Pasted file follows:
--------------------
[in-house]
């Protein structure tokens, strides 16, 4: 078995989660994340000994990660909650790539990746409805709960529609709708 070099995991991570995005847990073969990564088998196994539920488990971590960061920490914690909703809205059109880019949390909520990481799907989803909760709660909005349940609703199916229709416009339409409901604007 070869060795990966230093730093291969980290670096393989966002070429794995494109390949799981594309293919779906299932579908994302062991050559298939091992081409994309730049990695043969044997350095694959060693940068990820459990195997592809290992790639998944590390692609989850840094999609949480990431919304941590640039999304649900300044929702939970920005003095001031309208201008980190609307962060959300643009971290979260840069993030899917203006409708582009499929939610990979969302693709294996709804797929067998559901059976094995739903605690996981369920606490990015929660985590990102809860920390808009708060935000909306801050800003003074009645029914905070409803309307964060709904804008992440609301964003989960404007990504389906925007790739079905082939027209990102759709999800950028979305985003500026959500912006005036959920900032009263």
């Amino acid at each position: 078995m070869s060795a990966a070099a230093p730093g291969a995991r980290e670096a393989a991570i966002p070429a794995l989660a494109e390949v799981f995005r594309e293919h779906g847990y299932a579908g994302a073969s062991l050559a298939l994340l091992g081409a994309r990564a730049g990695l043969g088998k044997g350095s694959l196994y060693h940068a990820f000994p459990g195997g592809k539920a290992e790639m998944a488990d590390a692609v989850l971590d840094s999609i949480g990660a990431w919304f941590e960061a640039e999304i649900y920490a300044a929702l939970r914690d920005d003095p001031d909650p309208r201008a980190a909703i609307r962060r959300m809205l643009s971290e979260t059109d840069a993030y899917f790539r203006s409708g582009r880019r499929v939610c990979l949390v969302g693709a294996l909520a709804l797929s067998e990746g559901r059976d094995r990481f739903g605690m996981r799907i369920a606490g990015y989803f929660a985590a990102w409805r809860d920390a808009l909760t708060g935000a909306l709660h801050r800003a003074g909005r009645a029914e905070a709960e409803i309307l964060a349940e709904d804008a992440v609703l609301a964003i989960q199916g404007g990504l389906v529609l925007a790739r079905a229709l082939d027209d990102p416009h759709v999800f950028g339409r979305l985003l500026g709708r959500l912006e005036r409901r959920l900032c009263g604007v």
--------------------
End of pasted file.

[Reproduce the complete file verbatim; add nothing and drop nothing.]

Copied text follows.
[in-house]
């Protein structure tokens, strides 16, 4: 078995989660994340000994990660909650790539990746409805709960529609709708 070099995991991570995005847990073969990564088998196994539920488990971590960061920490914690909703809205059109880019949390909520990481799907989803909760709660909005349940609703199916229709416009339409409901604007 070869060795990966230093730093291969980290670096393989966002070429794995494109390949799981594309293919779906299932579908994302062991050559298939091992081409994309730049990695043969044997350095694959060693940068990820459990195997592809290992790639998944590390692609989850840094999609949480990431919304941590640039999304649900300044929702939970920005003095001031309208201008980190609307962060959300643009971290979260840069993030899917203006409708582009499929939610990979969302693709294996709804797929067998559901059976094995739903605690996981369920606490990015929660985590990102809860920390808009708060935000909306801050800003003074009645029914905070409803309307964060709904804008992440609301964003989960404007990504389906925007790739079905082939027209990102759709999800950028979305985003500026959500912006005036959920900032009263």
């Amino acid at each position: 078995m070869s060795a990966a070099a230093p730093g291969a995991r980290e670096a393989a991570i966002p070429a794995l989660a494109e390949v799981f995005r594309e293919h779906g847990y299932a579908g994302a073969s062991l050559a298939l994340l091992g081409a994309r990564a730049g990695l043969g088998k044997g350095s694959l196994y060693h940068a990820f000994p459990g195997g592809k539920a290992e790639m998944a488990d590390a692609v989850l971590d840094s999609i949480g990660a990431w919304f941590e960061a640039e999304i649900y920490a300044a929702l939970r914690d920005d003095p001031d909650p309208r201008a980190a909703i609307r962060r959300m809205l643009s971290e979260t059109d840069a993030y899917f790539r203006s409708g582009r880019r499929v939610c990979l949390v969302g693709a294996l909520a709804l797929s067998e990746g559901r059976d094995r990481f739903g605690m996981r799907i369920a606490g990015y989803f929660a985590a990102w409805r809860d920390a808009l909760t708060g935000a909306l709660h801050r800003a003074g909005r009645a029914e905070a709960e409803i309307l964060a349940e709904d804008a992440v609703l609301a964003i989960q199916g404007g990504l389906v529609l925007a790739r079905a229709l082939d027209d990102p416009h759709v999800f950028g339409r979305l985003l500026g709708r959500l912006e005036r409901r959920l900032c009263g604007v």